The Spectator, Volumes 1, 2 and 3 eBook

This eBook from the Gutenberg Project consists of approximately 3,418 pages of information about The Spectator, Volumes 1, 2 and 3.
who should first introduce him to his Holiness. [1] What added to the Expectation his Holiness had of the Pleasure he should have in his Follies, was, that this Fellow, in a Dress the most exquisitely ridiculous, desired he might speak to him alone, for he had Matters of the highest Importance, upon which he wanted a Conference.  Nothing could be denied to a Coxcomb of so great hope; but when they were apart, the Impostor revealed himself, and spoke as follows: 

Do not be surprized, most holy Father, at seeing, instead of a Coxcomb to laugh at, your old Friend who has taken this way of Access to admonish you of your own Folly.  Can any thing shew your Holiness how unworthily you treat Mankind, more than my being put upon this Difficulty to speak with you?  It is a degree of Folly to delight to see it in others, and it is the greatest Insolence imaginable to rejoice in the Disgrace of human Nature.  It is a criminal Humility in a Person of your Holiness’s Understanding, to believe you cannot excel but in the Conversation of Half-wits, Humorists, Coxcombs, and Buffoons.  If your Holiness has a mind to be diverted like a rational Man, you have a great opportunity for it, in disrobing all the Impertinents you have favour’d, of all their Riches and Trappings at once, and bestowing them on the Humble, the Virtuous, and the Meek.  If your Holiness is not concerned for the sake of Virtue and Religion, be pleased to reflect, that for the sake of your own Safety it is not proper to be so very much in jest.  When the Pope is thus merry, the People will in time begin to think many things, which they have hitherto beheld with great Veneration, are in themselves Objects of Scorn and Derision.  If they once get a Trick of knowing how to laugh, your Holiness’s saying this Sentence in one Night-Cap and t’other with the other, the change of your Slippers, bringing you your Staff in the midst of a Prayer, then stripping you of one Vest and clapping on a second during divine Service, will be found out to have nothing in it.  Consider, Sir, that at this rate a Head will be reckoned never the wiser for being Bald; and the ignorant will be apt to say, that going bare-foot does not at all help on in the way to Heaven.  The red Cap and the Coul will fall under the same Contempt; and the Vulgar will tell us to our Faces that we shall have no Authority over them, but from the Force of our Arguments, and the Sanctity of our Lives.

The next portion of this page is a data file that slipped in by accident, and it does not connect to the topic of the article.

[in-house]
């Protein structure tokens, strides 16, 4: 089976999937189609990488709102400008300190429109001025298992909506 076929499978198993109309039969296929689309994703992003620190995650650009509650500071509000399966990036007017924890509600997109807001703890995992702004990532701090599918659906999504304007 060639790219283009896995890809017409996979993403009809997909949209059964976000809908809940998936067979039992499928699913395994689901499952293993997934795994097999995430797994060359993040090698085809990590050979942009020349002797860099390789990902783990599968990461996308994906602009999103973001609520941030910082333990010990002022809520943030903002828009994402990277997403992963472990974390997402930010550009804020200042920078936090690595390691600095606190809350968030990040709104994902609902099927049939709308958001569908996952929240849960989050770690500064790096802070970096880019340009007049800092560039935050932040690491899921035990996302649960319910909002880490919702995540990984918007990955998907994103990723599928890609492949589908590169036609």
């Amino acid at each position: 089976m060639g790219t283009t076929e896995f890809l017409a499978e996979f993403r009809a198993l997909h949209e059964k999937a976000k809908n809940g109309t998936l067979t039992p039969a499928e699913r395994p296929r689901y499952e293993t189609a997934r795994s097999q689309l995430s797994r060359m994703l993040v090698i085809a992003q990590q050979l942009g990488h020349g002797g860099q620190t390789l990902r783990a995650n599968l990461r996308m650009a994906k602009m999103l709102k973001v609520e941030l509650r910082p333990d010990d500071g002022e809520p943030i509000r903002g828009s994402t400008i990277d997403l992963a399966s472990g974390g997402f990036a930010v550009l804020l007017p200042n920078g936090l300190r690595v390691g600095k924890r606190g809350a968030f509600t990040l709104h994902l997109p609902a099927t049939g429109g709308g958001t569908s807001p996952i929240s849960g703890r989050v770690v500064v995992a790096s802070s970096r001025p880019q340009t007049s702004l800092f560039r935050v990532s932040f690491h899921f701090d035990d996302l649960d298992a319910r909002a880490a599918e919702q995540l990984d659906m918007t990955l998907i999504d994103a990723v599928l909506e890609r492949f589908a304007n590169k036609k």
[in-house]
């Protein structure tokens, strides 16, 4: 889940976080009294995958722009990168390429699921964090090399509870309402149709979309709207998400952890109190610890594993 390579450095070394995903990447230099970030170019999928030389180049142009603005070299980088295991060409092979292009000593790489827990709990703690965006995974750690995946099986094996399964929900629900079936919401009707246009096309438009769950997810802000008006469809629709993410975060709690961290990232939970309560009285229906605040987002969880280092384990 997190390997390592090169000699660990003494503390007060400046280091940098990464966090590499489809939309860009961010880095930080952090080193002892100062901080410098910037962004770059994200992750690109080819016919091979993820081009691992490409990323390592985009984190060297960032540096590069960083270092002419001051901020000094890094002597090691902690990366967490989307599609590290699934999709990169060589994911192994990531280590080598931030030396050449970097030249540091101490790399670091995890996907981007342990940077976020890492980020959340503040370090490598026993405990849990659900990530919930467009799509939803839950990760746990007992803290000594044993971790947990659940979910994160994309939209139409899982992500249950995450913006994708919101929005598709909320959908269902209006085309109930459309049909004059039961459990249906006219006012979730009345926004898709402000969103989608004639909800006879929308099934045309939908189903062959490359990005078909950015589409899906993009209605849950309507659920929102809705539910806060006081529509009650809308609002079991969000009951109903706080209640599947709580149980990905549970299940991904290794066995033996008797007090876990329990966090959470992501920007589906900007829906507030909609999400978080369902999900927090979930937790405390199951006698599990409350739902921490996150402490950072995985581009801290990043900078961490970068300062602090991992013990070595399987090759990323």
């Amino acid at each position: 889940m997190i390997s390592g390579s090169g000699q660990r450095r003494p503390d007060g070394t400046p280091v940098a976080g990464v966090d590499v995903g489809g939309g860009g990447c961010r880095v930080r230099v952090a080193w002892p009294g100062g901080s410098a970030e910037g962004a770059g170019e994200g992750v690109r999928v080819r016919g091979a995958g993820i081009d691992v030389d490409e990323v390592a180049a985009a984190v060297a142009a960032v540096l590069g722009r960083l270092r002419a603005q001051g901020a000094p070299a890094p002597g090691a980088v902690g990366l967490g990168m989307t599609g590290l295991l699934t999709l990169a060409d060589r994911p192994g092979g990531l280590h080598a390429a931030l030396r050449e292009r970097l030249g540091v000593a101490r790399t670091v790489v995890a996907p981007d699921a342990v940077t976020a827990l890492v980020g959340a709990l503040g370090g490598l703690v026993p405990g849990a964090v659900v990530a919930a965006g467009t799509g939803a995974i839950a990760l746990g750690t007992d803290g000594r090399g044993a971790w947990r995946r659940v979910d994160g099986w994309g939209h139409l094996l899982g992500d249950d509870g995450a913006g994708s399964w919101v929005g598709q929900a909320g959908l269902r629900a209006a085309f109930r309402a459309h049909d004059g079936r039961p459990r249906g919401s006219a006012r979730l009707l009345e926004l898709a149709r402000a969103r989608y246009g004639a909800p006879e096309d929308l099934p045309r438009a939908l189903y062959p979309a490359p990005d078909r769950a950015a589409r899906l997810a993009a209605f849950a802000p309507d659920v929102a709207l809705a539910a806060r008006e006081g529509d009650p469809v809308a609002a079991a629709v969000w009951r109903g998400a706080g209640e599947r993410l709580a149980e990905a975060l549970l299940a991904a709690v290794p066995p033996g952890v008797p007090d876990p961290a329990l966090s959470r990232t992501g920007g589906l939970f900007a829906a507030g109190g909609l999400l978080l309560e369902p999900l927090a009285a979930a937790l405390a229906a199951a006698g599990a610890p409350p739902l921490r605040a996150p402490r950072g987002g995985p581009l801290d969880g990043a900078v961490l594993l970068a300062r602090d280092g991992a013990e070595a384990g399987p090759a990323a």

[Footnote 1:  Founded on Note F to Bayle’s account of Leo X.]

* * * * *

No. 498.  Wednesday, October 1, 1712.  Steele.

  ’—­Frustra retinacula tendens
  Fertur equis Auriga, neque audit currus habenas.’

  To the SPECTATOR-GENERAL of Great Britain.

  From the farther end of the Widow’s Coffee-house in Devereaux Court,
  Monday Evening, twenty eight Minutes and a Half past Six.

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The Spectator, Volumes 1, 2 and 3 from Project Gutenberg. Public domain.
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